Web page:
Disaster resilience: preparedness and recovery

Background to Build it Back Green Queensland

RESOURCES
Partners on target for Q2
Download the Q2 Partners Media Release
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Open Letter from Green Cross to Premier Anna Bligh, Brisbane Lord Mayor Campbell Newman, and Gold Coast Mayor Ron Clarke
Discussing the important conclusions reached at the SEQ Cyclone Hypothetical Session at the National Business Leaders Forum for Sustainable Development
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Build it Back Green is linked in the Anna Bligh's Q2 strategy

 

We are delighted that in 2009 Premier Anna Bligh selected Green Cross Australia to be a Foundation Q2 Partner, and that the Queensland State Government considers our Build it back green initiative to be a smart way to help Queenslanders reduce their carbon footprint by 30% by 2020, a Q2 goal.

 

Green Cross has influenced Queensland Climate Change Strategy to incorporate green rebuilding in advance of major weather events.

 

Bovis Lend Lease supports Green Cross Australia

 

In 2010 Green Cross worked on the ground in Queensland with our partners to ensure there is building commitment to sustainable disaster rebuilding in advance of the severe weather we are now experiencing.

 

Bovis Lend Lease hosted a Build it Back Green luncheon in Brisbane focusing the attention of community, business and government leaders on severe weather risks.

 

"Bovis Lend Lease is proud to be supporting Green Cross Australia. Through our extensive work in the area of disaster recovery and building communities, we understand the importance of stakeholder engagement and collaboration. This is why the Build it Back Green luncheon is an important opportunity for stakeholders from industry, government and the community to come together and work towards ensuring there is a resilient and sustainable response to manage the potential impacts of Queensland disasters." Peter Ward, Bovis Lend Lease QLD General Manager.

 

Participants joining Green Cross and Lend Lease include: Ergon Energy, Energex, Insurance Australia Group, Swiss Re, Australian Conservation Foundation, Building Codes Queensland, Property Council of Australia, Emergency Management Queensland, Minter Ellison, CSIRO, Volunteering Queensland and the Queensland Government's Office of Clean Energy and Office of Climate Change.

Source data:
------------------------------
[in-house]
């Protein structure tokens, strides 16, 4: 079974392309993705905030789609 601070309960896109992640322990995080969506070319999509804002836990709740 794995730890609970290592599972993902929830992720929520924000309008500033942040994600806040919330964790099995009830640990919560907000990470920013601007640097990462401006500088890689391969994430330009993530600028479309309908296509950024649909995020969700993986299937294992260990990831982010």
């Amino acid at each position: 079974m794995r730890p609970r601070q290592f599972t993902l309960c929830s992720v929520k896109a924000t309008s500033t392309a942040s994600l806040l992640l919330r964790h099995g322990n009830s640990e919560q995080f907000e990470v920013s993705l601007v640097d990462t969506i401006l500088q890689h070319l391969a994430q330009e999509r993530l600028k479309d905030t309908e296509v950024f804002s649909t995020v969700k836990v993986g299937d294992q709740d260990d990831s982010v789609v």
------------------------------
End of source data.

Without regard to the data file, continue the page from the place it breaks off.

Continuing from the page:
We are delighted that through support for our Storm Season Community Forums in November 2010, Suncorp Insurance is now firmly engaged with our efforts.

 

The April 2010 Bovis Lend Lease luncheon kick-started a process for planning a sustainable rebuild out of Queensland's next major weather event - now upon us with record 2011 floods -  learning from the models coming out of Greensburg, Kansas and New Orleans, as well as the sustainable recovery model underway in Black Saturday affected Victorian communities.

 

SEQ Cyclone Hypothetical

 

As flood waters recede in Brisbane, we remain concerned about cyclone risk during 2011. In May 2010, together with the Property Council of Australia Green Cross facilitated a significant "Hypothetical" in Parliament House Canberra in front of a large business audience to raise awareness about this risk.

 

The background setting for the Hypothetical is: major weather events occur in South East Queensland in 30-year cycles. The last major event happened in 1967. As this video interview with Griffith University's Rodger Tomlinson indicate, there is a risk that a cyclone tracking into the shallow water environment of Moreton Bay could build into a storm surge four metres high which then comes through the Broadwater putting thousands of vulnerable residents at risk.

 

The "SEQ Cyclone Hypothetical" was a key session of the 2010 National Business Leaders' Forum on Sustainable Development  on May 29 2010. The event was moderated by Radio National's Fran Kelly and occured without media coverage to encourage an open exchange.